A man named Tony wrote this:

I WISH we could have an honest conversation about race relations in America.
I WISH that people would not be offended by the phrase "white privilege" and just be cognizant of the systematic social, political, and economic advantages inherent in being part of the majority.
I WISH that we as a nation were more educated and would accept that "race is a social construct designed to fulfill one purpose. racism."
I WISH that we would stop assuming that the color/hue of anyone's skin correlates to their work ethic, integrity, intelligence, or natural aptitude.
I WISH that we could put down our guards and try to truly understand each other's experiences and how that affects our world views.
I WISH I could walk into interviews, classrooms, and department stores and not worry about being stereotyped and judged before I have the chance to speak.
I WISH that my white friends would stop trying to point out how articulate President Obama or some other notable Black American (as if he is the exception) merely in an attempt to not seem racist, ( I know your heart and that you mean well).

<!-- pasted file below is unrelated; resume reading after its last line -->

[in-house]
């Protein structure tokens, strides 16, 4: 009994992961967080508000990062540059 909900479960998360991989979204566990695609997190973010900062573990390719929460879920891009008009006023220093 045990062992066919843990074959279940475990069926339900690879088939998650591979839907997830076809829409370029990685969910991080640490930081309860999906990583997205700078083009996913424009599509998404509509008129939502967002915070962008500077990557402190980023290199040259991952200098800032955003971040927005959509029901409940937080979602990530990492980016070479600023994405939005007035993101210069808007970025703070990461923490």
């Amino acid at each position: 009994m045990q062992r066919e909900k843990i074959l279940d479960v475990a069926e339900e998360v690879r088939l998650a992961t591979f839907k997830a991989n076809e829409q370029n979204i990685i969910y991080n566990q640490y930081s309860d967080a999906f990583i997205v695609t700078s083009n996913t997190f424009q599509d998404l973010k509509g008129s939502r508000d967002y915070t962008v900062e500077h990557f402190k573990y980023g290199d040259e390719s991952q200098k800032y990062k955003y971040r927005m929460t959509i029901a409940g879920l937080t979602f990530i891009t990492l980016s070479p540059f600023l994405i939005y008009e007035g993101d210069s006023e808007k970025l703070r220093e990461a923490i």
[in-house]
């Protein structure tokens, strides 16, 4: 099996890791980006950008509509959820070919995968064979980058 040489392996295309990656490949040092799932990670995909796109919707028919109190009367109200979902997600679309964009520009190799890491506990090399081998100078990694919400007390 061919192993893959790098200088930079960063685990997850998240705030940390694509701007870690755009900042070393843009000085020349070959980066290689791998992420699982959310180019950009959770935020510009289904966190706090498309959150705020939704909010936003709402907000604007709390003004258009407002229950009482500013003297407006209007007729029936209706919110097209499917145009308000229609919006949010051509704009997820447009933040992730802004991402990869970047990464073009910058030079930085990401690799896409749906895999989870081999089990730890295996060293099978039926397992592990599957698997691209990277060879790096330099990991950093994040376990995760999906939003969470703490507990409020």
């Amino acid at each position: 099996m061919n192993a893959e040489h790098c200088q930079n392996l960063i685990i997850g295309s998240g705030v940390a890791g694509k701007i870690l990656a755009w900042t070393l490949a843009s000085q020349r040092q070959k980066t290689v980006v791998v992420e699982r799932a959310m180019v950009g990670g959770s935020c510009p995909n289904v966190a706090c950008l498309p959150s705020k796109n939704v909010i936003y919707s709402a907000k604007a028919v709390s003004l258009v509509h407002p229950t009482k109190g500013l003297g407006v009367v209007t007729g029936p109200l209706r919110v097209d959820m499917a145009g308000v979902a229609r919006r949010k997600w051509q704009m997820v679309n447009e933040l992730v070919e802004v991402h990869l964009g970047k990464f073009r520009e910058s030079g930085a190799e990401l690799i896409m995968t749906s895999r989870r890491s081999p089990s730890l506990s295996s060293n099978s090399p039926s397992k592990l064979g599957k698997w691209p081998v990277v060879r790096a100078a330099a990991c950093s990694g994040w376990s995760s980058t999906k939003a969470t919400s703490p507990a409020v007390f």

I WISH that all of us, as Americans, would realize that the protests over the KILLING of black youths like Mike Brown, Trayvon Martin, and Jordan Davis is NOT because Officer Darren Wilson or the other shooters are overtly and explicitly racist. The public outcry is because there is a predisposition (that has existed for over 300 years) in all of America that Black Americans are inherently more dangerous and more violent. We as black Americans, are NOT given the benefit of the doubt, and in life or death situations it means that we have been and will continue to be killed.
I WISH we truly could be judged by the content of our character and not the color of our skin.
I WISH we could embrace each other as humans and see value in each other because we are all part of the Human Race.